Samsung Electronics announced its intention to persist with production reductions in order to alleviate an oversupply of chips, with a focus on preparing for 2024. In that year, the company anticipates that the industry will pivot towards heightened investment and production of high-end chips for generative artificial intelligence.

Samsung plans to extend output cuts as necessary and anticipates chip recovery in 2024

An employee is seen tending to a flower bed adjacent to the Samsung Electronics logo during a media tour at Samsung Electronics’ headquarters in Suwon, South Korea, on June 13, 2023.

Samsung has scaled down its chip production throughout this year as a response to an unparalleled downturn in the industry. The company has also indicated its plans for further adjustments in production, particularly for NAND flash memory chips, as the market begins to rebound.

During an earnings call, Jaejune Kim, the Executive Vice President of Samsung’s memory business, revealed that the company has received purchase inquiries from server customers looking to secure components. This interest has grown as awareness spreads that the industry has reached its low point. Kim stated, “Considering the normalization of inventory levels, we expect the market to recover, particularly in PC and mobile memory.”

Samsung, the world’s largest memory chip and smartphone manufacturer, anticipates a surge in demand for DRAM chips, including high-bandwidth memory (HBM), in 2024. This surge is expected due to the proliferation of on-device AI functions.

Samsung faces competition in the field of memory chips for AI from companies like SK Hynix, which secured a leading position in HBM3 chips through its supply partnership with tech giant Nvidia (NVDA.O). Chip manufacturers are currently working on the development of the next-generation HBM3E chips for release in 2024.

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Samsung has disclosed its plans to significantly expand its HBM chip production capacity, aiming to achieve an increase of 2.5 times or more in 2024 compared to this year.

Following these statements, Samsung’s shares were down by 0.3% around midday, while SK Hynix’s shares experienced a 1.9% decline. The benchmark index (.KS11) showed a 1.3% decrease.

The prospect of a recovery in NAND chips appears to be less certain since these chips are primarily associated with data storage and aren’t directly tied to AI demand. Nevertheless, analysts have noted that ongoing production reductions would accelerate the resurgence of traditional memory chips.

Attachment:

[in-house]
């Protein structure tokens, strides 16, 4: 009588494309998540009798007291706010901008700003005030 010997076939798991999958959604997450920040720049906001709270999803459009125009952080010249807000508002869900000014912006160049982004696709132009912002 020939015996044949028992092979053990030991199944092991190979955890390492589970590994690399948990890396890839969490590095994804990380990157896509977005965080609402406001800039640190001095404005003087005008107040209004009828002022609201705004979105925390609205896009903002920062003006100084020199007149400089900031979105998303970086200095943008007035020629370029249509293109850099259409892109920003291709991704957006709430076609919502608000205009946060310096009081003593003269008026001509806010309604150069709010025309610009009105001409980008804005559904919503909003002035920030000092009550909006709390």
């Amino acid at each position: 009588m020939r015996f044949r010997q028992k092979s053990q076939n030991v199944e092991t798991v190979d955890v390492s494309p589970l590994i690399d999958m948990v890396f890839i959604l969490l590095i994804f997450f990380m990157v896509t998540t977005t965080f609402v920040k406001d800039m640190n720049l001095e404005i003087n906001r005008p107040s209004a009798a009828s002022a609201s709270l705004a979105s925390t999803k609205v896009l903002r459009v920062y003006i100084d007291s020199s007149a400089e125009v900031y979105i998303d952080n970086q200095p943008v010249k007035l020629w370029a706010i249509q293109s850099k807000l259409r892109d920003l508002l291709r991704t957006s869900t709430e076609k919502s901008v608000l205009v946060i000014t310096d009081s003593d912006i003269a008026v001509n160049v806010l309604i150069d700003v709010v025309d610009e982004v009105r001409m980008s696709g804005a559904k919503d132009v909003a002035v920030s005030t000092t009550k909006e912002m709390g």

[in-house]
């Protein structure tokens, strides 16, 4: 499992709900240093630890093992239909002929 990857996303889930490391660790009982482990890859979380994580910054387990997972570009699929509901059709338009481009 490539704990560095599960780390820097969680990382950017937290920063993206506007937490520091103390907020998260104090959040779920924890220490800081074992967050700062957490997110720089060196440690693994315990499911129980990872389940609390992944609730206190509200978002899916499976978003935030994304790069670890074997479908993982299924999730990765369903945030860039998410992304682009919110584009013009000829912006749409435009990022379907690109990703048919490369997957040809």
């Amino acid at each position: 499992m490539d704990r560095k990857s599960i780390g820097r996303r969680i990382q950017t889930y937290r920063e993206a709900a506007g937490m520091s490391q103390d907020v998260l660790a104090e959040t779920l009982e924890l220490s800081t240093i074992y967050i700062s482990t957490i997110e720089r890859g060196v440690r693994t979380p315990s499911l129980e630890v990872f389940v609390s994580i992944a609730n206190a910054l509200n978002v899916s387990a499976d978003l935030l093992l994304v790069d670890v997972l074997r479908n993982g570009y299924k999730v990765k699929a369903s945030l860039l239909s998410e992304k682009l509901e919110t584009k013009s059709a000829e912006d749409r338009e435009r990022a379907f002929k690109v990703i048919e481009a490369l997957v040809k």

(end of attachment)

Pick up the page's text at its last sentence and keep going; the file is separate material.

Analyst Ko Yeongmin from Daol Investment & Securities commented on the earnings call, highlighting the significance of Samsung’s indication that older legacy chips are also on the path to recovery. This insight is particularly noteworthy, given the challenges faced by the NAND market. Samsung’s mention of flexible production cuts was seen as a strategically sound move.

Samsung reported an operating profit of 2.4 trillion won ($1.78 billion) for the July-September period, marking a 78% decline compared to the previous year but a one-third improvement from the two preceding quarters. The revenue dipped by 12% to 67.4 trillion won.

In the memory chip sector, the losses decreased to 3.75 trillion won in the third quarter, in contrast to 4.36 trillion won in the second quarter.

The South Korean factory output increased for the second consecutive month in September, influenced by the rise in chip production, indicative of a rebound in chip demand.

Samsung’s mobile devices segment recorded a profit of 3.3 trillion won, slightly higher than the previous year, driven by strong sales of premium foldable smartphones.

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Regarding mobile demand, Samsung anticipates stabilization in the upcoming year after experiencing a contraction in 2022-2023. The company aims for double-digit growth in flagship mobile product shipments and revenue growth surpassing market expansion.

Samsung also disclosed its plans to allocate a record 53.7 trillion won in capital expenditure this year, with a significant portion, 47.5 trillion won, allocated to the chip sector to prepare for anticipated long-term demand increases.

This substantial investment mirrors the dynamic shifts occurring in the chip industry, with a growing focus on AI and disruptions from major tech players shifting to in-house chip development. For instance, Apple announced its custom chips on Monday, illustrating this trend.

(Note: The currency conversion is based on an exchange rate of $1 = 1,346.5000 won.)

Reported by Joyce Lee and Heekyong Yang; Edited by Christopher Cushing and Miyoung Kim

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